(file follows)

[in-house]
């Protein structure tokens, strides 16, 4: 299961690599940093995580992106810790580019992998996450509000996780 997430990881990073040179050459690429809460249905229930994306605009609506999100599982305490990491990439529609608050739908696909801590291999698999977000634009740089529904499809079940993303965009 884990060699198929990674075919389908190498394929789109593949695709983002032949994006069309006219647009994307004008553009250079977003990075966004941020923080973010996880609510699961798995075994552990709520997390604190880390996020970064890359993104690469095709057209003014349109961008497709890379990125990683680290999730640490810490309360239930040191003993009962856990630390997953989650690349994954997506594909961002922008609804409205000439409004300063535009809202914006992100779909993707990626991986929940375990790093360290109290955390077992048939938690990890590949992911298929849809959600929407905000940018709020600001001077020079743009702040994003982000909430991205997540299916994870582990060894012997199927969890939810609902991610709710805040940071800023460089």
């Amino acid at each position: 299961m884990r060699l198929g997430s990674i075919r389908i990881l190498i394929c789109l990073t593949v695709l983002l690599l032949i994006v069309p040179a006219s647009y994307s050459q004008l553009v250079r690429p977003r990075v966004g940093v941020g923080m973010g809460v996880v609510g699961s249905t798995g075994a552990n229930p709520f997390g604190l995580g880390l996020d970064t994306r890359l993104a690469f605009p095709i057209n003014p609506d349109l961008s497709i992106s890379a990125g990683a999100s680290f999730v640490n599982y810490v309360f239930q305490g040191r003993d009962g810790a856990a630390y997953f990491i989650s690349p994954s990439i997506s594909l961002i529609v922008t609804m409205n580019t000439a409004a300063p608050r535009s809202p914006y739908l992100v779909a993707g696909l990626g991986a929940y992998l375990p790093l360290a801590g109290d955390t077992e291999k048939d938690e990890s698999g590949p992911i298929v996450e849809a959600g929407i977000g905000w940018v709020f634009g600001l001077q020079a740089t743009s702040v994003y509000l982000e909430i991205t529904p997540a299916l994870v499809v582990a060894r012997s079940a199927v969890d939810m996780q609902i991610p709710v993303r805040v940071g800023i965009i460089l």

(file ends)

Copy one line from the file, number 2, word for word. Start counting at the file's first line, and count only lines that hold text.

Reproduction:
């Protein structure tokens, strides 16, 4: 299961690599940093995580992106810790580019992998996450509000996780 997430990881990073040179050459690429809460249905229930994306605009609506999100599982305490990491990439529609608050739908696909801590291999698999977000634009740089529904499809079940993303965009 884990060699198929990674075919389908190498394929789109593949695709983002032949994006069309006219647009994307004008553009250079977003990075966004941020923080973010996880609510699961798995075994552990709520997390604190880390996020970064890359993104690469095709057209003014349109961008497709890379990125990683680290999730640490810490309360239930040191003993009962856990630390997953989650690349994954997506594909961002922008609804409205000439409004300063535009809202914006992100779909993707990626991986929940375990790093360290109290955390077992048939938690990890590949992911298929849809959600929407905000940018709020600001001077020079743009702040994003982000909430991205997540299916994870582990060894012997199927969890939810609902991610709710805040940071800023460089």